Friday, March 27, 2015

Trilobite Detritus

The Craigleith area of Ontario is well known for its abundance of fossils. In 1992 I visited this locality on the southern shore of the Georgian Bay to search for them. There was a railway cut through the shale near Collingwood. The first slab of rock that I cracked open revealed a cluster of trilobite carapaces. They date to the late Ordovician which is about 445 million years ago.

Closeup of trilobite tail pieces.

Trilobites are extinct marine arthropods. The carapace consists of three parts:
  • Cephalon (head shield)
  • Thorax (articulated body segments)
  • Pygidium (tail piece)
As the animal grows it sheds the exoskeleton by molting. The molts break into the three parts and fall to the sea floor. Wave action sorts the segments by size in different areas which later fossilize. In this example we see an accumulation of pygidia.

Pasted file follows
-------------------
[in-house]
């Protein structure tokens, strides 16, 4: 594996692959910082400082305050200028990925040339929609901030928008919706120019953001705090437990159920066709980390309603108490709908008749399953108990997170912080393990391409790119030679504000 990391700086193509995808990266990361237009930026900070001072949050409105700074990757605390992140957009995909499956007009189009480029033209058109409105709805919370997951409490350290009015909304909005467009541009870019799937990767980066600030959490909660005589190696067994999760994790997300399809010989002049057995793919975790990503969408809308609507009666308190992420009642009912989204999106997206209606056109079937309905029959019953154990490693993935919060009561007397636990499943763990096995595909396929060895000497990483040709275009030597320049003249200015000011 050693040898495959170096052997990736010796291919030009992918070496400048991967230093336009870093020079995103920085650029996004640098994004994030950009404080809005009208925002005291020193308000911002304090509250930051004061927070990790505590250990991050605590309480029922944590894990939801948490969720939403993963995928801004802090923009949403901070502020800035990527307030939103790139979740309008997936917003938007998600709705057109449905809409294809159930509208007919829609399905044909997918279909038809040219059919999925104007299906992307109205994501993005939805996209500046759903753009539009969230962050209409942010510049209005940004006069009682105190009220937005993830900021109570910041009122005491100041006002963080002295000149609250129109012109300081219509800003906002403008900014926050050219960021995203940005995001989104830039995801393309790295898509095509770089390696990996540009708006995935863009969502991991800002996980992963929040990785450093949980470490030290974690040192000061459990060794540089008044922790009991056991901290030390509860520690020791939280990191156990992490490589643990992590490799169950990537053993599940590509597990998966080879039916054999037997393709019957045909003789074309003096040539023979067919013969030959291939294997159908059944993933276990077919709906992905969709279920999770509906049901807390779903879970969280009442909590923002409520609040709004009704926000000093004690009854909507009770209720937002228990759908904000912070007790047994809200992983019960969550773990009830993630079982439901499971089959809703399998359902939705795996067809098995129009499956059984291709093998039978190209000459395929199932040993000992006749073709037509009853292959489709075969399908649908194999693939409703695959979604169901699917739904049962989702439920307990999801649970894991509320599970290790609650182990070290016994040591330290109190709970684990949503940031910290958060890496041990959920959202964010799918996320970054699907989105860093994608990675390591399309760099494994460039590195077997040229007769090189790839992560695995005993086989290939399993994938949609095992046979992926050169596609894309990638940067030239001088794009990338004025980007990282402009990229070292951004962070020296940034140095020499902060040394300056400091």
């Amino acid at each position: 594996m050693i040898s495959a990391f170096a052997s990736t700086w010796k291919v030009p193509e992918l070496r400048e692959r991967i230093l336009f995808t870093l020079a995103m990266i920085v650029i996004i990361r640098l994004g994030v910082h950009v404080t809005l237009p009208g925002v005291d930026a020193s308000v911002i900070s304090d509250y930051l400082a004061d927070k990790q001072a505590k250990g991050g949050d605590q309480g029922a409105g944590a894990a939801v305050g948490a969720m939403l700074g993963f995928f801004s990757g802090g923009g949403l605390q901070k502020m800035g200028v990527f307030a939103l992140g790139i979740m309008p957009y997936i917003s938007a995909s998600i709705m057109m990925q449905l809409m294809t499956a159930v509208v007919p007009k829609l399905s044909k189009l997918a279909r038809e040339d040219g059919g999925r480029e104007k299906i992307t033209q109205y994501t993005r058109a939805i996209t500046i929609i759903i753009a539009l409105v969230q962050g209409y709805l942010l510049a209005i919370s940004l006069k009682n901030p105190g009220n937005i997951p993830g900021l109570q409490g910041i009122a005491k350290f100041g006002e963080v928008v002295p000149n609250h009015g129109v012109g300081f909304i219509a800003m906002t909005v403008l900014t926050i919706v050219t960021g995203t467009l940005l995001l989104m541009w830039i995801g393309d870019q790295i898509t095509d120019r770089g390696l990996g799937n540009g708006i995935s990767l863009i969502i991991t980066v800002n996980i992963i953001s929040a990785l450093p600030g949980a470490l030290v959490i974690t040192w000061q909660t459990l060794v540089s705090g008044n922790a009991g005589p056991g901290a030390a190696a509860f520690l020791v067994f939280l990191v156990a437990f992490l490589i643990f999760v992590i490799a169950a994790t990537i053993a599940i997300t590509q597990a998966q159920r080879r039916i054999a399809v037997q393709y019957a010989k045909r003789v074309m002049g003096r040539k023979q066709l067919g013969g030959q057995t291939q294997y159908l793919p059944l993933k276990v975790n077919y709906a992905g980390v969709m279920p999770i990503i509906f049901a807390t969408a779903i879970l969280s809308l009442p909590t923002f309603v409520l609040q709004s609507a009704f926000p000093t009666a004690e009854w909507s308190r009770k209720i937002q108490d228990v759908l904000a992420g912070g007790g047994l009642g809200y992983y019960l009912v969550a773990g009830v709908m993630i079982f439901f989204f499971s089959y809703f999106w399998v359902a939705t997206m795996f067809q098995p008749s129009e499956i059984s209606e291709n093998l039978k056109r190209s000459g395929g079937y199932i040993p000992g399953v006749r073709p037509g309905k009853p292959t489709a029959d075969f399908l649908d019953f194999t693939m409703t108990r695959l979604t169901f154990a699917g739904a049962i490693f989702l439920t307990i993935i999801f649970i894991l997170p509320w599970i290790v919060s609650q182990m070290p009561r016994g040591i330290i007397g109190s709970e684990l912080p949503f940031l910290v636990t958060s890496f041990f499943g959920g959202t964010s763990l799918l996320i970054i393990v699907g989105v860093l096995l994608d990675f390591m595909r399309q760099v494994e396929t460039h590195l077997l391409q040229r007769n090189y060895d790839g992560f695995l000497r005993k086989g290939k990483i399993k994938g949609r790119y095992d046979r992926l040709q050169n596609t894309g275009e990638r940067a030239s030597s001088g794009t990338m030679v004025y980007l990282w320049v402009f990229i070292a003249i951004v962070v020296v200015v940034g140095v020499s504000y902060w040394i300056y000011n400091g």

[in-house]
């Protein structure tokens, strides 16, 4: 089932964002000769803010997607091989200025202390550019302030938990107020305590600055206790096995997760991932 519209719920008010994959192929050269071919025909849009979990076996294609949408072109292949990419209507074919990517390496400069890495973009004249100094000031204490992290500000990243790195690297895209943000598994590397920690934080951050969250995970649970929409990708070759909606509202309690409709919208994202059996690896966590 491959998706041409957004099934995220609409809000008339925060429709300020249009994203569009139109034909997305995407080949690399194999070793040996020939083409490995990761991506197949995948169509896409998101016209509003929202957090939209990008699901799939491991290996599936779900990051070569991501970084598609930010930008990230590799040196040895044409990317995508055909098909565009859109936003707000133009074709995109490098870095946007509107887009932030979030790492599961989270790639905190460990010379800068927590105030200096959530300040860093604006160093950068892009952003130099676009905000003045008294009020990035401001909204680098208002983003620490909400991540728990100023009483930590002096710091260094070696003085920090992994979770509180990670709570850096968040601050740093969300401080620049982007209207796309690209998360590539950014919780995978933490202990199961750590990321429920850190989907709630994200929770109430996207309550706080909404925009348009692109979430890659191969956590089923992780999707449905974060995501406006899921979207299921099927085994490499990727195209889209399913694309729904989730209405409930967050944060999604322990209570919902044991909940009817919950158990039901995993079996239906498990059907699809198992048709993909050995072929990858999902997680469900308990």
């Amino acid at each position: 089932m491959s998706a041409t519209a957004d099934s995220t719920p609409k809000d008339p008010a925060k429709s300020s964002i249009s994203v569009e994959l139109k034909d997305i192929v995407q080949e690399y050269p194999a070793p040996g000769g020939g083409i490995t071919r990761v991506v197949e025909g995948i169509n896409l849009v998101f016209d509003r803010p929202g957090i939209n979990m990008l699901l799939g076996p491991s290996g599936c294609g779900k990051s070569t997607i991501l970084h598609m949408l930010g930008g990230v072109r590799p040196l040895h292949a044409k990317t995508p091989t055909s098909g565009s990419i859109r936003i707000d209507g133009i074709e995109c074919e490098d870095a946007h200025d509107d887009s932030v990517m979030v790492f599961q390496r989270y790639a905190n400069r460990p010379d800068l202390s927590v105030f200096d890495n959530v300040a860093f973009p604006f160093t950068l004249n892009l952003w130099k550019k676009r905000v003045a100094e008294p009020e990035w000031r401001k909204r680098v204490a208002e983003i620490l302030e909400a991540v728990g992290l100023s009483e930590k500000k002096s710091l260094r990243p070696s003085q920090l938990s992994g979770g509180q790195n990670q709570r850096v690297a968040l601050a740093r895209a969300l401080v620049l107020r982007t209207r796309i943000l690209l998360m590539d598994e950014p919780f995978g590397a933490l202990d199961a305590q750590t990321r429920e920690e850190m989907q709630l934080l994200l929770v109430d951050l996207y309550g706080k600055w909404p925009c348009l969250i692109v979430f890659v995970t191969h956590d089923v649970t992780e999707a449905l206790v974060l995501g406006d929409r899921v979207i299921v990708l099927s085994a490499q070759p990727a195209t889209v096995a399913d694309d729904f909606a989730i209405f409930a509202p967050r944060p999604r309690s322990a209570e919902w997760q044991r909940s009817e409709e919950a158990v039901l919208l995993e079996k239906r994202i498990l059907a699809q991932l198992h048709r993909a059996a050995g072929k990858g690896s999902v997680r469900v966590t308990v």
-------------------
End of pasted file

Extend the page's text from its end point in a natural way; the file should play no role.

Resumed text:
Trilobite carapaces from molting
Slab of shale with trilobite carapaces.

The slab in the photo above is about two feet square and contains many tail pieces. These are likely Pseudogygites latimarginatus which is one of the more common species found in the area. A reconstruction of the complete carapace is shown below.

Pseudogygites latimarginatus reconstruction
Source: The Ordovician trilobite Pseudogygites Kobayashi in eastern and Arctic North America

Trilobites are similar to the modern horseshoe crab which can be found along the east coast of North America. As a child I would frequently find these "living fossils" crawling in the sand on the beaches of Narragansett Bay in Rhode Island.


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